3. If yes to #2 then what size conduit must it be?
4. If no to #2 then will 4 x 4/0 conductors plus 2/0 bare ground inside 2" conduit work?
5. If no to #4 then will 2.5" conduit work? (assuming 4/0+2/0 or 250+4/0 XHHW...but I'll let the electrician decide later which one)

I appreciate all the help on this and I think we are close. If i can just get the answers to these scenarios then i can get it built. Thanks.
 
  #25  
Old 12-06-14, 10:16 AM
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@pcboss: OK, so are you saying that 250MCM will be OK and that it can go through a 2x6 inside a wall? What size hole does it need?

Also, can it be run outside the wall, attached to the surface? That will be in a location where there is no way any forklift is near it; inside a computer room and a narrow hallway.
 
  #26  
Old 12-06-14, 12:00 PM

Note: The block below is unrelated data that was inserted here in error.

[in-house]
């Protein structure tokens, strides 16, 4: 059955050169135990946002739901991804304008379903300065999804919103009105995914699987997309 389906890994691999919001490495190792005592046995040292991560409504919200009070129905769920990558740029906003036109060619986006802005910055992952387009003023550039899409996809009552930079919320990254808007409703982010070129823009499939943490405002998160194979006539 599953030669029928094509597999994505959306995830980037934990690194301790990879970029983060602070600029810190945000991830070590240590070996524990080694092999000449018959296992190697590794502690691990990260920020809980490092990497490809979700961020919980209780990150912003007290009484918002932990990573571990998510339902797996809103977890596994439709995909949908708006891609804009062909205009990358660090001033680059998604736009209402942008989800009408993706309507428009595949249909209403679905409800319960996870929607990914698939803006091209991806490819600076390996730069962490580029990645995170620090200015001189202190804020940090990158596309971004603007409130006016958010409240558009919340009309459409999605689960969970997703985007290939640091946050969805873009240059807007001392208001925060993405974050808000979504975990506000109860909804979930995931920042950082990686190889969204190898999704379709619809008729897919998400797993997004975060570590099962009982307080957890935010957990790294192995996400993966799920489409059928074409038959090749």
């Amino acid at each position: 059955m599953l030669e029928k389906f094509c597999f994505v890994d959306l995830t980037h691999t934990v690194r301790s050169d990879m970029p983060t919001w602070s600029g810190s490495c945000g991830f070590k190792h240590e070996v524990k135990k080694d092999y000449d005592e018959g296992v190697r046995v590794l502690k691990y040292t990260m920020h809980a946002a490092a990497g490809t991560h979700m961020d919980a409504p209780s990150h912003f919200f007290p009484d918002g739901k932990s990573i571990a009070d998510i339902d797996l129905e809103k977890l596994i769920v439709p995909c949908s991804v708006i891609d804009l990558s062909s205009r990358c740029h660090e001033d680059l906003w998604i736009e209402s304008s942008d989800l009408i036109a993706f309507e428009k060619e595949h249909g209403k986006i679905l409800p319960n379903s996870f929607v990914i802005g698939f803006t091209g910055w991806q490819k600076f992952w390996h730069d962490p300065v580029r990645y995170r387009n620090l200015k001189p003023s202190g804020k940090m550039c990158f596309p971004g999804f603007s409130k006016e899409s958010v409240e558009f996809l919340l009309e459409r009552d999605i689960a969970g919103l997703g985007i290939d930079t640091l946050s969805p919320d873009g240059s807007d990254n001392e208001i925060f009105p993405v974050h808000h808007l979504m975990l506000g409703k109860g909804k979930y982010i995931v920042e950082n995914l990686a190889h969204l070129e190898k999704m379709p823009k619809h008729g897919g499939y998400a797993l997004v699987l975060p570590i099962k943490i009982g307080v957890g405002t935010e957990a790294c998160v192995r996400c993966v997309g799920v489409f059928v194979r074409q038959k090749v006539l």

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I don't have access to my book today, However the 4/0 or 250 cm is going to need to be in conduit. You cannot run it like a cable.
 
  #27  
Old 12-06-14, 03:03 PM
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Also, can it be run outside the wall, attached to the surface? That will be in a location where there is no way any forklift is near it; inside a computer room and a narrow hallway.
I'd run it with MC cable over the top of the walls and then down a computer room wall and under the computer room floor to where ever it needs to go. If I were using conduit I'd route it the same way and not try to run it inside wood framed walls.